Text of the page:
I  got involved at the end of a month-long process that saw students choose a social justice issue, research the issue, debate the issue with peers then finally develop a persuasive piece that they then blogged about.

Their blog posts are all attached to their teacher Heather Swail’s blog and can be found here.

I really encourage you to read a few of these great pieces. The topics range from residential schools in Canada to water issues in South Africa, child labour, gun violence and racial profiling.

Little did I know that Residential schools were a lot deeper of an issue than just boarding schools that were wrongful to a misjudged people. They literally destroyed Indigenous culture for generations to come, and what really surprised me was that even after everything we did them, Indigenous people are still being treated unfairly today.

excerpt from student blog Residential Schools Revisited

All the posts are well-considered and intelligent. What makes the real difference is that this was a facilitated process. Students did not simply strike off on an issue, they had to go through a deliberate process with identifiable steps.

This is a well-known process that starts with the head moves to the heart and finishes with the hands. What is the issue, how does it make you feel, what are you going to do about it? A version of Heather’s methodology can be found here.

We took one final step by doing a series of five podcasts where the students talked about their issues. You can hear one of these podcasts here more will be coming out on VoicEd Radio soon.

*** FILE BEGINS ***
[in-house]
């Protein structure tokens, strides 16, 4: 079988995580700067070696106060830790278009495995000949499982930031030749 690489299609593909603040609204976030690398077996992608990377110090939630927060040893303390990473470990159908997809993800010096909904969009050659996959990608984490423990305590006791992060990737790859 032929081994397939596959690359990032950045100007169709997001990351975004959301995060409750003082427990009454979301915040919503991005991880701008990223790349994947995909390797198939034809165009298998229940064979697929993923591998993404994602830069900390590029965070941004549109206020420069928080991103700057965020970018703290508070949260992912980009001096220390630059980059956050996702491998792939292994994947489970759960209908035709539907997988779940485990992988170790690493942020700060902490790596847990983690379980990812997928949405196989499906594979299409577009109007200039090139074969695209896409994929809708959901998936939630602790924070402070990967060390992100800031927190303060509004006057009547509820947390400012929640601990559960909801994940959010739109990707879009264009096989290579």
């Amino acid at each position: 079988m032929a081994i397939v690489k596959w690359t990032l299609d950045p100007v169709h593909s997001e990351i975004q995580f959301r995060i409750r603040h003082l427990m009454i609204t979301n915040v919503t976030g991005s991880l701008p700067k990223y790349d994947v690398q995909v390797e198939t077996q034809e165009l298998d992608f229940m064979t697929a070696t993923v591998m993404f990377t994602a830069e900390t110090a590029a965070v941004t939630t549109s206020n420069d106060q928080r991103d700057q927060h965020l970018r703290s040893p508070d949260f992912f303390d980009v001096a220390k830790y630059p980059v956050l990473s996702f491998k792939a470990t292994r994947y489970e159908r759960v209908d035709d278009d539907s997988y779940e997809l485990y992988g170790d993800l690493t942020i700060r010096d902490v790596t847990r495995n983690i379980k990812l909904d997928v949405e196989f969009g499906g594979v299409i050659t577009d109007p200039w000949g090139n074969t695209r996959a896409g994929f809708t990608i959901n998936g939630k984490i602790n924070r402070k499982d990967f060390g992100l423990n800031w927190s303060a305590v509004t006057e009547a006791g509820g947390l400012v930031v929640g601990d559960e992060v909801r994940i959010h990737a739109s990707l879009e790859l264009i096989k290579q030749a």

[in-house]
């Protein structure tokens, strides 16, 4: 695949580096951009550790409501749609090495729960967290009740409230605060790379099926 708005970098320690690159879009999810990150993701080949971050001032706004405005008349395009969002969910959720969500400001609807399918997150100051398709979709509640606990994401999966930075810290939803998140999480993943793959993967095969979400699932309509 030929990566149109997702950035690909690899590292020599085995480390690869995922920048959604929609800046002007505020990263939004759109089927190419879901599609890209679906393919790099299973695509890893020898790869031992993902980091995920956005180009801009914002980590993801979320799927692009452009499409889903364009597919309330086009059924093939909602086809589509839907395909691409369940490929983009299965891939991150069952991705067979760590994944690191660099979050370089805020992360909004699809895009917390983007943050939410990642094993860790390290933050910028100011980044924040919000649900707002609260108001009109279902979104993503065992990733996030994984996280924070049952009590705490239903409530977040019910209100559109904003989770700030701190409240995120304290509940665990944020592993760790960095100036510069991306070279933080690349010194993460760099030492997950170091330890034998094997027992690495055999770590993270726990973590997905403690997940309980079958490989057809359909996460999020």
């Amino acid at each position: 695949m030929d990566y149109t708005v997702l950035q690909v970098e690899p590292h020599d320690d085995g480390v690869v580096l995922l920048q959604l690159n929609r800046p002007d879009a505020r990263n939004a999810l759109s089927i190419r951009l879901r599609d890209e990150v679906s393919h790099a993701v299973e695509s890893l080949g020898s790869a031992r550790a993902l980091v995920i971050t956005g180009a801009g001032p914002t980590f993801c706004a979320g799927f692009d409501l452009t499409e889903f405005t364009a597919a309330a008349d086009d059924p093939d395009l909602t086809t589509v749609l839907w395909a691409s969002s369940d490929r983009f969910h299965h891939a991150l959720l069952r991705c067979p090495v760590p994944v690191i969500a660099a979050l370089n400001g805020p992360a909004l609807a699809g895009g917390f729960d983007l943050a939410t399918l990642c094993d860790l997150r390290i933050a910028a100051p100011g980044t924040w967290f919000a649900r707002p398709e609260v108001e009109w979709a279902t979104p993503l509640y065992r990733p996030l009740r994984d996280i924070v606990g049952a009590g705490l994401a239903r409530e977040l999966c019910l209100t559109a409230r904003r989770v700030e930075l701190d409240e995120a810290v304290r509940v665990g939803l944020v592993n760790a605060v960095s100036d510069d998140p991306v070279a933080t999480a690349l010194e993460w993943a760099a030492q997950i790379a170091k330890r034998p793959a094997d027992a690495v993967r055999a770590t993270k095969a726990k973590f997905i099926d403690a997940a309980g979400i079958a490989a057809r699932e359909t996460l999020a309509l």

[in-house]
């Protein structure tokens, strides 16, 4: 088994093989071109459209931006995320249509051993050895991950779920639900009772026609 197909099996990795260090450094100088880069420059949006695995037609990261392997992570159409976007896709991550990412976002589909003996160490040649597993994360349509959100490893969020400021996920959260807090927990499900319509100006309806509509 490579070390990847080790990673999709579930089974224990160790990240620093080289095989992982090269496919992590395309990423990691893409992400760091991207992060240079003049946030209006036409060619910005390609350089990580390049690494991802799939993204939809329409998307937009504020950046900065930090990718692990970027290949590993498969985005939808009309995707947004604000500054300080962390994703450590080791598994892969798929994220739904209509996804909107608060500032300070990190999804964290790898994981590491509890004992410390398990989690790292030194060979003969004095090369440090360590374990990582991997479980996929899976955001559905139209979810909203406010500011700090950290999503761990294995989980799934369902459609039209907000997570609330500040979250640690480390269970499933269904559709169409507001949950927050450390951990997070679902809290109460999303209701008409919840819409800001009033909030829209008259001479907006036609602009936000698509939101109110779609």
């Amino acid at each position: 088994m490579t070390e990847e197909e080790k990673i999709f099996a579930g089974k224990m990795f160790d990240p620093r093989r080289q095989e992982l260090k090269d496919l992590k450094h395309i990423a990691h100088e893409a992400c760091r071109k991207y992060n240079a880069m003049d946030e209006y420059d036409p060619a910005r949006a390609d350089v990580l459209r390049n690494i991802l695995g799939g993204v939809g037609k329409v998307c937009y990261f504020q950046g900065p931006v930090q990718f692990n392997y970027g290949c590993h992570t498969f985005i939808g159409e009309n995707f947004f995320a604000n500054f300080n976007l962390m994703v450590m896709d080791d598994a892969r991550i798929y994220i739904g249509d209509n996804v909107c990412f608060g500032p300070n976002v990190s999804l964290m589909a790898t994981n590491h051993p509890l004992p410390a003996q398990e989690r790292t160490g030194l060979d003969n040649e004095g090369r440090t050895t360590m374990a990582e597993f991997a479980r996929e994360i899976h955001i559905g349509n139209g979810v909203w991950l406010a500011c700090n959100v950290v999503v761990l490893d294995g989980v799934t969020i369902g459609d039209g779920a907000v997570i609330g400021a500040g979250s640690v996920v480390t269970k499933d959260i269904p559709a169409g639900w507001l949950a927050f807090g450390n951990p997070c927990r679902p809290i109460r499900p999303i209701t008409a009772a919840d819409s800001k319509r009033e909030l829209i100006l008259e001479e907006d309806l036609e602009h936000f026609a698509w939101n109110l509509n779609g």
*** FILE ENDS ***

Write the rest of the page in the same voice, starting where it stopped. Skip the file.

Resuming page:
It is at times like these that I really wish I was back in the classroom! My visits to Room 201 and to the student blog posts were a refreshing break from the media wars that are going on everywhere right now. Well considered opinion, well expressed, backed by evidence and part of an intelligent thought process.

When I see the faces of these children and when I read their words, I do think there is hope for the future. When students learn how to think, research and write well thought out pieces I know there is still room for intelligent debate and discussion.

My hope for all of these students is that they carry these valuable lessons into the future.

 

 

Are Educators Talking to Themselves?

Every day I start by reading the paper. It is a longtime practice and it grounds me before moving on to other projects. This is not something I started in retirement, I did this almost every day while I was actively involved as an educator.

Now I have more time to check out social media as well and I spend time every day going through my networks on Twitter, Facebook and Discovery Education (The DEN).

There is lots of good stuff going on. An online conference planned for the May 5th weekend, an educators summer book study, a new education news show on Voiced Radio lots of conversations between educators involved in Discovery Education on a variety of edtech (mainly) topics.

There is something unsettling here.

If I contrast what I read each day in the paper with what I see educators writing about there is a very discouraging disconnect.

The world is in crisis. Last week we had the Western Alliance hurtling cruise missiles at targets in Syria with the potential of initiating a world conflict between the West and the Russians. Sea levels continue to rise as the Globe and Mail continues to report in an excellent series on global warming and sea levels. In Ontario, we are heading into a provincial election with stark choices between a populist right-wing party and a corrupt moribund government.

Yet, when I look to comments from educators, I see a group that seems oblivious to what is happening in the world. I see a group that seems comfortable remaining blissfully neutral to what is going on.